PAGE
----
Few weeks after starting my career as an assistant lecturer (the equivalent of tutor), the head of the department asked me to join a trip to the Asian Rare Earth (ARE) site in Bukit Merah, Ipoh. I was excited by the visit. I was a fresh chemical engineering graduate with high enthusiasm to change the world. So, along with PUSPATI (now Nuklear Malaysia) we embarked on a research program on the extraction of Uranium and Thorium from mining waste. I do not remember the outcomes of the research as it was completed when I was abroad pursuing my graduate qualifications. In those days, as a young graduate, I’d thought that the world was similar to what I saw in textbooks – everybody is concern about safety, environmental protection and the likes – only later that I realized that it was not that true.
The argument presented in the report published by Malaysian Insider “Australia not as competitive as Malaysia, says Lynas” was not convincing. Gebeng is a chemical industry cluster with emphasis on petrochemicals. Recall that the idea of clustering of industry followed the concept of manufacturing ++ introduced by the Second Industrial Master Plan published in 1996 that listed 8 clusters of industries to be developed throughout Malaysia. Yes, there are other chemicals manufactured in Gebeng, but they were either among plants that had been there before the clustering was advocated, or supporting chemical plants to facilitate petrochemicals activities. To make the cluster concept works, further downstream activities from major products generated by existing plants should be developed. Spin-offs businesses to support services and maintenance should be encouraged to flourish. And I think, Lynas proposal does not fall into one of them.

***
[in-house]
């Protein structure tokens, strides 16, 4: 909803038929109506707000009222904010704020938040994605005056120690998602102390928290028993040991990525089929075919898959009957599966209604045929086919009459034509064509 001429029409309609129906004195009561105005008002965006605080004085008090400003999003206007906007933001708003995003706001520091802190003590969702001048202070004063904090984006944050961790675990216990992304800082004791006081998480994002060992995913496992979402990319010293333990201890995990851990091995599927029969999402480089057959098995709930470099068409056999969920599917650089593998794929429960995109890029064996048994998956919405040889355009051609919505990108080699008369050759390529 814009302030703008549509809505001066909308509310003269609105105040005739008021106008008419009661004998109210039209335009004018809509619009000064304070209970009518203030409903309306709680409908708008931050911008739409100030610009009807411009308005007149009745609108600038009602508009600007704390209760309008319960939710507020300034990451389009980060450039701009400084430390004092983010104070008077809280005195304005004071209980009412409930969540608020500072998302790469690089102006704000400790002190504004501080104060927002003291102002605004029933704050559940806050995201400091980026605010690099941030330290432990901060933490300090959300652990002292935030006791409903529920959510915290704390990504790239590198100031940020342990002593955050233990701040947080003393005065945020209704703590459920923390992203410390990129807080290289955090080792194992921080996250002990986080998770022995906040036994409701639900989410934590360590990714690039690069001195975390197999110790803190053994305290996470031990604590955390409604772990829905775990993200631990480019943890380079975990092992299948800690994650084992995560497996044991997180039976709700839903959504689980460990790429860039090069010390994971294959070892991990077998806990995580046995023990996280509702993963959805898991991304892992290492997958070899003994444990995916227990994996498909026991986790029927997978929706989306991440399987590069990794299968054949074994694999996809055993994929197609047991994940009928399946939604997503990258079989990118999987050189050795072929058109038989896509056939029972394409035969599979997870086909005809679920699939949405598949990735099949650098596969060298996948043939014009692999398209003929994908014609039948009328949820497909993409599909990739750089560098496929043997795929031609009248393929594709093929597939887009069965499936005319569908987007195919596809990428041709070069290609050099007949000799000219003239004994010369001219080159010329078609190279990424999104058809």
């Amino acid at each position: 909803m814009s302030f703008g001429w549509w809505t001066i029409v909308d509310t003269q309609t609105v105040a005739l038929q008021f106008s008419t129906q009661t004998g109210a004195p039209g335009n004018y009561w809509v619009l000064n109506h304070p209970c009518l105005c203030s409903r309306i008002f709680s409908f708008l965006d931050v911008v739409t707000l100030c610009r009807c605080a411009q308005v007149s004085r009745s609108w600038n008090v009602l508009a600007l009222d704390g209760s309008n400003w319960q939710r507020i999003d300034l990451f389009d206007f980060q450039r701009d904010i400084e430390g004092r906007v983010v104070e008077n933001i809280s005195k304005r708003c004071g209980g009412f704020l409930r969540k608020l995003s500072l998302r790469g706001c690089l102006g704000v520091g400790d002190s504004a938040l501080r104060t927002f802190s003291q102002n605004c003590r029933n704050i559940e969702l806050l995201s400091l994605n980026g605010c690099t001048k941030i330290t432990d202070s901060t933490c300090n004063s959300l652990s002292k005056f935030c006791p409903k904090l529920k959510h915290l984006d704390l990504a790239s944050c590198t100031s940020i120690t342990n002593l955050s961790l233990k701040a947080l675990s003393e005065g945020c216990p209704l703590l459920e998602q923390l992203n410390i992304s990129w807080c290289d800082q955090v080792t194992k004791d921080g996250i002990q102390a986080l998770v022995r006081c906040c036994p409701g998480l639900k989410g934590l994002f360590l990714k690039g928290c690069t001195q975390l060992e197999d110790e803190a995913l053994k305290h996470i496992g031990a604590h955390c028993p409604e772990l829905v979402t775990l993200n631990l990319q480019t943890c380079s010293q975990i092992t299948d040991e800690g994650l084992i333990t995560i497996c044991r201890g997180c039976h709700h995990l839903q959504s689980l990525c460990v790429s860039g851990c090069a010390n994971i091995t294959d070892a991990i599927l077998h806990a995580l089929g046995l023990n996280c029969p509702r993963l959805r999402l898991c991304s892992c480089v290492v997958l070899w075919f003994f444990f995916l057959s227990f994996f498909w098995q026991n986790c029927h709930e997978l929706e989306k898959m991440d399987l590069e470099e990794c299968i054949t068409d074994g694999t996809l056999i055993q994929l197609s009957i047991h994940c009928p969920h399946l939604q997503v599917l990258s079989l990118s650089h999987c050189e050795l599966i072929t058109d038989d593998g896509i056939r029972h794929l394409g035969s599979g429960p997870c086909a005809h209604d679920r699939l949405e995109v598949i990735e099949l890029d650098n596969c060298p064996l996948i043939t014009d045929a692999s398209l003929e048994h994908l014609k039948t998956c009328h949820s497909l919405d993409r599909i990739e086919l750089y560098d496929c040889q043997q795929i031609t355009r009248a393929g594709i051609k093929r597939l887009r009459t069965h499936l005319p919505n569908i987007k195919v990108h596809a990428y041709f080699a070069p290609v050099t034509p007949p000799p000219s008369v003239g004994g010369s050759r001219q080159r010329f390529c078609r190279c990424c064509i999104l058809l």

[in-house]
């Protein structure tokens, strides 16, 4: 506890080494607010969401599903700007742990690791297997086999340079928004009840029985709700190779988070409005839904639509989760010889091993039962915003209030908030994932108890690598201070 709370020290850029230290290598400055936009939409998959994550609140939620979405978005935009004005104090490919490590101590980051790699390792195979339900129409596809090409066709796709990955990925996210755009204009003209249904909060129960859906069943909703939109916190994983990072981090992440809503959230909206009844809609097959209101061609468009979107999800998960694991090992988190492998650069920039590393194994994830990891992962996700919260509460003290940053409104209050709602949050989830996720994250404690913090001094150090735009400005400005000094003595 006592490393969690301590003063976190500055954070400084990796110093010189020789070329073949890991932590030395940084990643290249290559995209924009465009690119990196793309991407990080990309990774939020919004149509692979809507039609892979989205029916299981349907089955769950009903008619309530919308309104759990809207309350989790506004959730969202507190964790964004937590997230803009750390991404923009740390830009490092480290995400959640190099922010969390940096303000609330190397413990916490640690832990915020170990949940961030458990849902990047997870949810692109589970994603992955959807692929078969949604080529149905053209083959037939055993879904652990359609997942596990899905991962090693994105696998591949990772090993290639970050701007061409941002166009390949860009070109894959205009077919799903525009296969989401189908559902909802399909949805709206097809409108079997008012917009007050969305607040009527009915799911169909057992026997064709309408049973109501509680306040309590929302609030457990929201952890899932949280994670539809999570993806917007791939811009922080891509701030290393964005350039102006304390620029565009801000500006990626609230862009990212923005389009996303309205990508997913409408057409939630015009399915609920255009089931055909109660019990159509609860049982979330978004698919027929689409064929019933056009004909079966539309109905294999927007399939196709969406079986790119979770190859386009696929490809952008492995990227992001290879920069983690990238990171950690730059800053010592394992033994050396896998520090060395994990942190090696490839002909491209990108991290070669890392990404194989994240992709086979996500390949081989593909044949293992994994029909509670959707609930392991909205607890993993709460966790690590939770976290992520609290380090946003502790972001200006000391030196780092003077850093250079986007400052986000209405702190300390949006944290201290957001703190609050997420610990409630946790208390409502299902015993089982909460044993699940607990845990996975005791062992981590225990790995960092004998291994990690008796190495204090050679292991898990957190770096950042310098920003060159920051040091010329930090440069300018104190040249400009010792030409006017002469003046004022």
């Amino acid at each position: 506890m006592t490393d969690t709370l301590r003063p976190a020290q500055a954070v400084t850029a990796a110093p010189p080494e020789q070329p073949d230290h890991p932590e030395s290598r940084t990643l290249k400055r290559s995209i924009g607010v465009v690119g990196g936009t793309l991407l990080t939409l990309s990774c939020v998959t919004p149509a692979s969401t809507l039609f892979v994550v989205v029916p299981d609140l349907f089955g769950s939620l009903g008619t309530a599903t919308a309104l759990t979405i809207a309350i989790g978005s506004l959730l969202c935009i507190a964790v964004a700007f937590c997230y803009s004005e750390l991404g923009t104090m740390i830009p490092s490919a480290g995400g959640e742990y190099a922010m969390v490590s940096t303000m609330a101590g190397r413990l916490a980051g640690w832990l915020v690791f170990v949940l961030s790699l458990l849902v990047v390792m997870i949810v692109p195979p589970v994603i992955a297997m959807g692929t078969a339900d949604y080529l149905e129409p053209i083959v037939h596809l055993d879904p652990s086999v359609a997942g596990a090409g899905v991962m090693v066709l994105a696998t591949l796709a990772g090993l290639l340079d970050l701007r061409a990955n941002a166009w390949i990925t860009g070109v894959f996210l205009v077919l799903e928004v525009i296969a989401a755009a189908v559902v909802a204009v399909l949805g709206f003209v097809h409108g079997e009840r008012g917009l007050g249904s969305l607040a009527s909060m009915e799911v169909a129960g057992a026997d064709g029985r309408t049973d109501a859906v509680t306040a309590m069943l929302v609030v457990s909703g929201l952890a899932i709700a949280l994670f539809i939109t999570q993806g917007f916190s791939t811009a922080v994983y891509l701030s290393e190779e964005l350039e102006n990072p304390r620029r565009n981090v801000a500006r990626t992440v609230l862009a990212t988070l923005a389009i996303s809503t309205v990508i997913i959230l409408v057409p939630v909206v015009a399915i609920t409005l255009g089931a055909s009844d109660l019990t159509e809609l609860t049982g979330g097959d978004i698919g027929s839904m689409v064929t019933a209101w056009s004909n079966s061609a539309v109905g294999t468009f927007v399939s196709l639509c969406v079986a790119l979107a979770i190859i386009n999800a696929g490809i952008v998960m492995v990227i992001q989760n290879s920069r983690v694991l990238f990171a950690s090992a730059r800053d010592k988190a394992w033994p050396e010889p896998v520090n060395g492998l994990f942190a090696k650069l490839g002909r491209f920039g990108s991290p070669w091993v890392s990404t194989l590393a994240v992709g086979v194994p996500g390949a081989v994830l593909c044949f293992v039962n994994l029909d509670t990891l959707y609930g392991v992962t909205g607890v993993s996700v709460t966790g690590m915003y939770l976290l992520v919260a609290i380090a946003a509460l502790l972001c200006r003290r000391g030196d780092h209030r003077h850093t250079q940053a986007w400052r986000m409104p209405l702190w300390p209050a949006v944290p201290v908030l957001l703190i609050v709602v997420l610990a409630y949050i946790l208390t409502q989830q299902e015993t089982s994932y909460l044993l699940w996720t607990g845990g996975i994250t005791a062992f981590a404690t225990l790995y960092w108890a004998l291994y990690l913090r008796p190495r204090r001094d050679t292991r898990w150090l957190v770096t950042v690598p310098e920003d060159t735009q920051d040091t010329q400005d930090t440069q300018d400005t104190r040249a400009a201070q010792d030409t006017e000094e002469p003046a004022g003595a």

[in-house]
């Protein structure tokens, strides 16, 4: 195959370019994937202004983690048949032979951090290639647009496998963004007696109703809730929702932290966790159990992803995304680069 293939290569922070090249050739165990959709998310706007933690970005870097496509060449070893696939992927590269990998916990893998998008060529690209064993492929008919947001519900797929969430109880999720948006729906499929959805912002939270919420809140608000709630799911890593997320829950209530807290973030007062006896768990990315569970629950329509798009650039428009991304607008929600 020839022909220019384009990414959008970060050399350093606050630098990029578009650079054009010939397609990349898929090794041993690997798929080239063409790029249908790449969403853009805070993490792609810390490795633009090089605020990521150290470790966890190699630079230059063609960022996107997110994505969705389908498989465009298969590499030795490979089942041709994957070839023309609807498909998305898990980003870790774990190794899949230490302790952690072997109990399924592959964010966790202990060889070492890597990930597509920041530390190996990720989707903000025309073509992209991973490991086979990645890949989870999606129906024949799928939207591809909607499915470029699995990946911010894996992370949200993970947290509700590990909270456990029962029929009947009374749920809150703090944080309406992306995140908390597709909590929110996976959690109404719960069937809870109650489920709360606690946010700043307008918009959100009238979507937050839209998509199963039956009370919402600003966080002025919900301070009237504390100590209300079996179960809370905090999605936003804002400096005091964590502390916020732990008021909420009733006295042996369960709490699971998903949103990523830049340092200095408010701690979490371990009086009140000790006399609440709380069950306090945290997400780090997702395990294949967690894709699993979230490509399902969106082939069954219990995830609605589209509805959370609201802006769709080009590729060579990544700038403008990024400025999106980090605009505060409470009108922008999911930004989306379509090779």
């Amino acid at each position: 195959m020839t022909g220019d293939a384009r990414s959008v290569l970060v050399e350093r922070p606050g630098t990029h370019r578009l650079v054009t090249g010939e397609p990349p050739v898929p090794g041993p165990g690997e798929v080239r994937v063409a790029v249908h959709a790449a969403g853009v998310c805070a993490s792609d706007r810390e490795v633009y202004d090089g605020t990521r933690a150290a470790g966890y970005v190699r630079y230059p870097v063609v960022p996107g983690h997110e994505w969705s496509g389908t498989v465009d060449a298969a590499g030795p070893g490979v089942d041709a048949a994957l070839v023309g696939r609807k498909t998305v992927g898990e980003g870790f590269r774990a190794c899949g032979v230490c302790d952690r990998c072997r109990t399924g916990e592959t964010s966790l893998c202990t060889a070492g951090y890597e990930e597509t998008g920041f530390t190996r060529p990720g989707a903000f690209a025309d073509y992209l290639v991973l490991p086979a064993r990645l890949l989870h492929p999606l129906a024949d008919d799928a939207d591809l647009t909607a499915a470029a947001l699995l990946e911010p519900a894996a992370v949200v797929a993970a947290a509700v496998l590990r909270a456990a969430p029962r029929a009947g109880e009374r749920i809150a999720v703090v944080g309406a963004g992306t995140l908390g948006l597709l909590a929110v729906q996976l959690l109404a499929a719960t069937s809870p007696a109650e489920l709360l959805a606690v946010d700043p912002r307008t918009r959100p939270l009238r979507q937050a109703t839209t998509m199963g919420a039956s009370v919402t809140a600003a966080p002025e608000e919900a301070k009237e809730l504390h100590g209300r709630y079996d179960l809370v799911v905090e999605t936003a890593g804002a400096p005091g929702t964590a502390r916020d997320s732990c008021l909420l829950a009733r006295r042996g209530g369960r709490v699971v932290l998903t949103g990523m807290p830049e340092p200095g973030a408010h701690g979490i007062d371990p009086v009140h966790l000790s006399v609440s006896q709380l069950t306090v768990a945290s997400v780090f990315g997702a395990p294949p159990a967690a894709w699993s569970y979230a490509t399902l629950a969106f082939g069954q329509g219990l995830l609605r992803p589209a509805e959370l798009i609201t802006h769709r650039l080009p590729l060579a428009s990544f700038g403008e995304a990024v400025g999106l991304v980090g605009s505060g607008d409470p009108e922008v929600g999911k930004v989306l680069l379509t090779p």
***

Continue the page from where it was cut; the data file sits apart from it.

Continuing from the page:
I remember a quote from a biotechnology professor during my graduate study in UK, he said, “the European has an interesting attitude towards Biotechnology, especially on the use of genetically modified organism (GMO) – it is called NIMBY (not in my back yard).” Not only that it is interesting, it is also a smart one, actually. That was why, it took a while before genetically modified corns, wheat etc were used although the strains and the associated technology had been around for quite some time prior. The same attitude also applies to nuclear and radioactive activities. Perhaps Lynas is doing the same with the proposed Rare Earth Plant in Kuantan. It is good and the world needs it, but NIMBY, not in Australia. Perhaps send it to Malaysia.
In as much as I appreciate quick decisions and responses, I am somewhat puzzled by some of our actions when dealing with risky technologies. The release of genetically modified mosquito’s to the environment that was later called off, was one example. It was totally contrary to my preaching in classrooms on the need to be more conservative in judgment when it comes to the matter of public safety. We really need to weigh the benefits versus the risk associated to it carefully. After all, it is people’s life and their well-being we are dealing with. As I have repeated many times, “One fatality in a million is a very small number and has been generally regarded by the world as an acceptable risk, however, I’m sure that our judgment would change if that one person is confirmed to be either you or somebody that you love dearly such as your wife and kids, parents, friends etc.”
Coming back to the Lynas issue, my final question is that, “are we really that desperate ?”. And my conclusion is ,… SAY NO TO LYNAS.
– Written in DP1 – During Industrial Hygiene Examination.